• For a positive ion , such as NO + , we add the number of valence electrons on the atoms in the ion and then subtract the number of positive charges on the ion (one electron is lost for each single positive charge) from the total number of valence electrons:
$\begin{array}{}\\ \\ \phantom{\rule{0.1em}{0ex}}{\text{NO}}^{+}\\ \text{N: 5 valence electrons/atom}\phantom{\rule{0.2em}{0ex}}×\phantom{\rule{0.2em}{0ex}}\text{1 atom}=5\\ \\ \phantom{\rule{0.4em}{0ex}}\text{O: 6 valence electron/atom}\phantom{\rule{0.2em}{0ex}}×\phantom{\rule{0.2em}{0ex}}\text{1 atom}=6\\ \phantom{\rule{0.35em}{0ex}}\underset{¯}{+\phantom{\rule{0.5em}{0ex}}\text{−1 electron (positive charge)}\phantom{\rule{1.8em}{0ex}}=-1}\\ \\ \phantom{\rule{15.02em}{0ex}}=\text{10 valence electrons}\end{array}$
• Since OF 2 is a neutral molecule, we simply add the number of valence electrons:
$\begin{array}{l}\\ \phantom{\rule{0.8em}{0ex}}{\text{OF}}_{\text{2}}\\ \phantom{\rule{1.25em}{0ex}}\text{O: 6 valence electrons/atom}\phantom{\rule{0.2em}{0ex}}×\phantom{\rule{0.2em}{0ex}}\text{1 atom}=6\\ \phantom{\rule{0.1em}{0ex}}\underset{¯}{+\phantom{\rule{0.2em}{0ex}}\text{F: 7 valence electrons/atom}\phantom{\rule{0.2em}{0ex}}×\phantom{\rule{0.2em}{0ex}}\text{2 atoms}=14}\\ \phantom{\rule{16.28em}{0ex}}=\text{20 valence electrons}\end{array}$
2. Draw a skeleton structure of the molecule or ion, arranging the atoms around a central atom and connecting each atom to the central atom with a single (one electron pair) bond. (Note that we denote ions with brackets around the structure, indicating the charge outside the brackets:)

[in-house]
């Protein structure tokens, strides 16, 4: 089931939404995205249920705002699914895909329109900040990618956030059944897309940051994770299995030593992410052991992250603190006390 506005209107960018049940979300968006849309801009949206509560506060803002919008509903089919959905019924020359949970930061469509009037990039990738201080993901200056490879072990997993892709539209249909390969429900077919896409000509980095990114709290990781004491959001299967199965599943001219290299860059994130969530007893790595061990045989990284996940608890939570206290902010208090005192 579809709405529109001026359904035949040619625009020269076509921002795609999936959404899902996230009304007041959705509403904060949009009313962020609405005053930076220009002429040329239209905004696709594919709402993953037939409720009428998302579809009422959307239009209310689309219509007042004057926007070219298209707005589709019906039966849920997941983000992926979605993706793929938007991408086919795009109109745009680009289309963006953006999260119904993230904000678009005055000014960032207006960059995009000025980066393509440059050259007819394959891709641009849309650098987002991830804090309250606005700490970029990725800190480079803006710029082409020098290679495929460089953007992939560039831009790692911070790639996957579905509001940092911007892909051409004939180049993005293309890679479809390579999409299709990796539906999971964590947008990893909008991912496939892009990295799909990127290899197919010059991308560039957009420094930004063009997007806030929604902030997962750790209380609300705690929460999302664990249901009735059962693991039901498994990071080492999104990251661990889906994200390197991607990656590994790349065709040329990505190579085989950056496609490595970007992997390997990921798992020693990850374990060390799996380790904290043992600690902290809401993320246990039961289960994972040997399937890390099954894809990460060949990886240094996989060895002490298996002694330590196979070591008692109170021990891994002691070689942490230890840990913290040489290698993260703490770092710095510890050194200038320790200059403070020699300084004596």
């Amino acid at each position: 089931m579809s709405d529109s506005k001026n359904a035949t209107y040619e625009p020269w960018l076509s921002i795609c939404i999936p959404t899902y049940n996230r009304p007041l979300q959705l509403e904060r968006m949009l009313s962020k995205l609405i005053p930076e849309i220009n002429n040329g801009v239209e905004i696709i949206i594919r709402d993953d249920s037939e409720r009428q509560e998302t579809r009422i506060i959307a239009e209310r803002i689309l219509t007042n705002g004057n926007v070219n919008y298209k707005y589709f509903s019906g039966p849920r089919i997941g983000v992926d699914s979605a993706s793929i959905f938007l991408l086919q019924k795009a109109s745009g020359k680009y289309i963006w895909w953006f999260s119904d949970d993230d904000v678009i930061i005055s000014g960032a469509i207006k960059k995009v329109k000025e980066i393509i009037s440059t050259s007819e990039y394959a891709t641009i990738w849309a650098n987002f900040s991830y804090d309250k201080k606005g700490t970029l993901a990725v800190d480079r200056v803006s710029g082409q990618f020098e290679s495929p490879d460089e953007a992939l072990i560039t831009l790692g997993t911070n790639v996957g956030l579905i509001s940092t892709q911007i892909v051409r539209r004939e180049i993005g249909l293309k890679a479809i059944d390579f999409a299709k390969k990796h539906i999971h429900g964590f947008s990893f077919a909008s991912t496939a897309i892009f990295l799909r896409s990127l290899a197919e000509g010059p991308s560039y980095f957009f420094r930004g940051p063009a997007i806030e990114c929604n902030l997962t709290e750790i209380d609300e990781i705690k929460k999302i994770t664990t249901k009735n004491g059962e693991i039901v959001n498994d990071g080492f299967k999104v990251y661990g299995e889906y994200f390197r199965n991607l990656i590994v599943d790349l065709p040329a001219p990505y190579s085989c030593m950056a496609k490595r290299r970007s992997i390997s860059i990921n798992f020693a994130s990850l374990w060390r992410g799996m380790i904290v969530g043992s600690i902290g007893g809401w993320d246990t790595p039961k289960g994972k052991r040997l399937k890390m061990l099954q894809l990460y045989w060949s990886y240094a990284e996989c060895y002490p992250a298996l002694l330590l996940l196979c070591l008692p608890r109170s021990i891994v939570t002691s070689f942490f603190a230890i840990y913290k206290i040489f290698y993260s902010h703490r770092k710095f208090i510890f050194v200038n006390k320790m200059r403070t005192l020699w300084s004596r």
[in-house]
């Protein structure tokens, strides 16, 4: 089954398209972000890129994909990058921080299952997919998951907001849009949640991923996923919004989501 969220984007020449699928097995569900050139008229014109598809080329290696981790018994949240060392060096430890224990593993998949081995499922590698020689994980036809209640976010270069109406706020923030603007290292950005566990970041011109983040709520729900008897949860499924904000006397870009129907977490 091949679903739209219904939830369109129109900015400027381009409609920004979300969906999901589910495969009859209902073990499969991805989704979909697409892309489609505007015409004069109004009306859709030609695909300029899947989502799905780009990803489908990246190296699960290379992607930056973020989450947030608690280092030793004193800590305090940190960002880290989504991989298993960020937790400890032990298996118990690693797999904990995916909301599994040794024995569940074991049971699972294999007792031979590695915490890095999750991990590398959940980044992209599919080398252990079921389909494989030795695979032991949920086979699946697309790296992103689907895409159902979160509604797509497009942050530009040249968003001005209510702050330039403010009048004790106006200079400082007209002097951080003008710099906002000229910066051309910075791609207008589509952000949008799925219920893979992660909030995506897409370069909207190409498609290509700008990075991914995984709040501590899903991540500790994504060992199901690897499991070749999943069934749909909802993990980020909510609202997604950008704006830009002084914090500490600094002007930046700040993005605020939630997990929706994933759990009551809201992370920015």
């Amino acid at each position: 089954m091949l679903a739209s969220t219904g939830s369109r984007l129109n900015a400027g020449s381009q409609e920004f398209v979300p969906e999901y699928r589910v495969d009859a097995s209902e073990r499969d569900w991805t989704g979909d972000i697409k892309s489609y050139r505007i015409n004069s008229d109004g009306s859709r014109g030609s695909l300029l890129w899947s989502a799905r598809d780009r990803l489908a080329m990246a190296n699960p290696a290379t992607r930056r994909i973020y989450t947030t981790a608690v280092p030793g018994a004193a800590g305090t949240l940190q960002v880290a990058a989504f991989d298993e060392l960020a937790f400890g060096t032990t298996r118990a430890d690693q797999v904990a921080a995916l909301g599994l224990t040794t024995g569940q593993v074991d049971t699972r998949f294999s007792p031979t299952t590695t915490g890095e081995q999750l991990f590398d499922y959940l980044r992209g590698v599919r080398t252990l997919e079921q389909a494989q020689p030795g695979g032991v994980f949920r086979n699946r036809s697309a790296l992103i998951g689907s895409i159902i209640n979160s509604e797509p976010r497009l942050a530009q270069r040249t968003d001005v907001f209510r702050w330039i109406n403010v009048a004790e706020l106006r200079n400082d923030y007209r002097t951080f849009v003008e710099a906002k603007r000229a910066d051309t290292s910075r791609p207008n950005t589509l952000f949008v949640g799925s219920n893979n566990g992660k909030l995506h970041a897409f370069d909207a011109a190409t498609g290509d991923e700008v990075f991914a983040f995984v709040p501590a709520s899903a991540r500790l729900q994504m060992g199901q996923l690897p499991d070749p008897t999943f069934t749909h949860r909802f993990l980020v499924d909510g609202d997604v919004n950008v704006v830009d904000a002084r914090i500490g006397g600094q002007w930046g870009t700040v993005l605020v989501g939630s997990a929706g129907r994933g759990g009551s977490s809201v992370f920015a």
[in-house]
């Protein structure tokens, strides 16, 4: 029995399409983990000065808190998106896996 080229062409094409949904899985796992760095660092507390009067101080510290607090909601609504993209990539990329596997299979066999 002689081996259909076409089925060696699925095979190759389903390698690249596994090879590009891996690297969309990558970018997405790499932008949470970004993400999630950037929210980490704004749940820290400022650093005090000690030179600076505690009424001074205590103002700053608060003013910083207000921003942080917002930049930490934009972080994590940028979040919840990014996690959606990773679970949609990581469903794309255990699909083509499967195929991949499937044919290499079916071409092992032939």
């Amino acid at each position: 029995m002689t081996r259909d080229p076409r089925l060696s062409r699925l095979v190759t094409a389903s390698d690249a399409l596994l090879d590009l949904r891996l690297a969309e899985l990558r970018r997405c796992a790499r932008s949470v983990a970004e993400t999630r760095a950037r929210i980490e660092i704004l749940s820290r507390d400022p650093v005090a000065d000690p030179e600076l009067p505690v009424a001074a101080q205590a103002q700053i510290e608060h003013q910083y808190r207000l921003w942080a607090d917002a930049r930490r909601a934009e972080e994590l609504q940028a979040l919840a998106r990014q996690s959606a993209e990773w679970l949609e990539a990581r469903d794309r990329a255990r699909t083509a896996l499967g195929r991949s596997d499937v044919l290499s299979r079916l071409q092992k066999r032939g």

When several arrangements of atoms are possible, as for ${\text{CHO}}_{2}{}^{\text{−}},$ we must use experimental evidence to choose the correct one. In general, the less electronegative elements are more likely to be central atoms. In ${\text{CHO}}_{2}{}^{\text{−}},$ the less electronegative carbon atom occupies the central position with the oxygen and hydrogen atoms surrounding it. Other examples include P in POCl 3 , S in SO 2 , and Cl in ${\text{ClO}}_{4}{}^{\text{−}}.$ An exception is that hydrogen is almost never a central atom. As the most electronegative element, fluorine also cannot be a central atom.
3. Distribute the remaining electrons as lone pairs on the terminal atoms (except hydrogen) to complete their valence shells with an octet of electrons.
• There are no remaining electrons on SiH 4 , so it is unchanged:
4. Place all remaining electrons on the central atom.
• For SiH 4 , ${\text{CHO}}_{2}{}^{\text{−}},$ and NO + , there are no remaining electrons; we already placed all of the electrons determined in Step 1.
• For OF 2 , we had 16 electrons remaining in Step 3, and we placed 12, leaving 4 to be placed on the central atom:
5. Rearrange the electrons of the outer atoms to make multiple bonds with the central atom in order to obtain octets wherever possible.
• SiH 4 : Si already has an octet, so nothing needs to be done.
• ${\text{CHO}}_{2}{}^{\text{−}}:$ We have distributed the valence electrons as lone pairs on the oxygen atoms, but the carbon atom lacks an octet:
• NO + : For this ion, we added eight valence electrons, but neither atom has an octet. We cannot add any more electrons since we have already used the total that we found in Step 1, so we must move electrons to form a multiple bond:

This still does not produce an octet, so we must move another pair, forming a triple bond:
• In OF 2 , each atom has an octet as drawn, so nothing changes.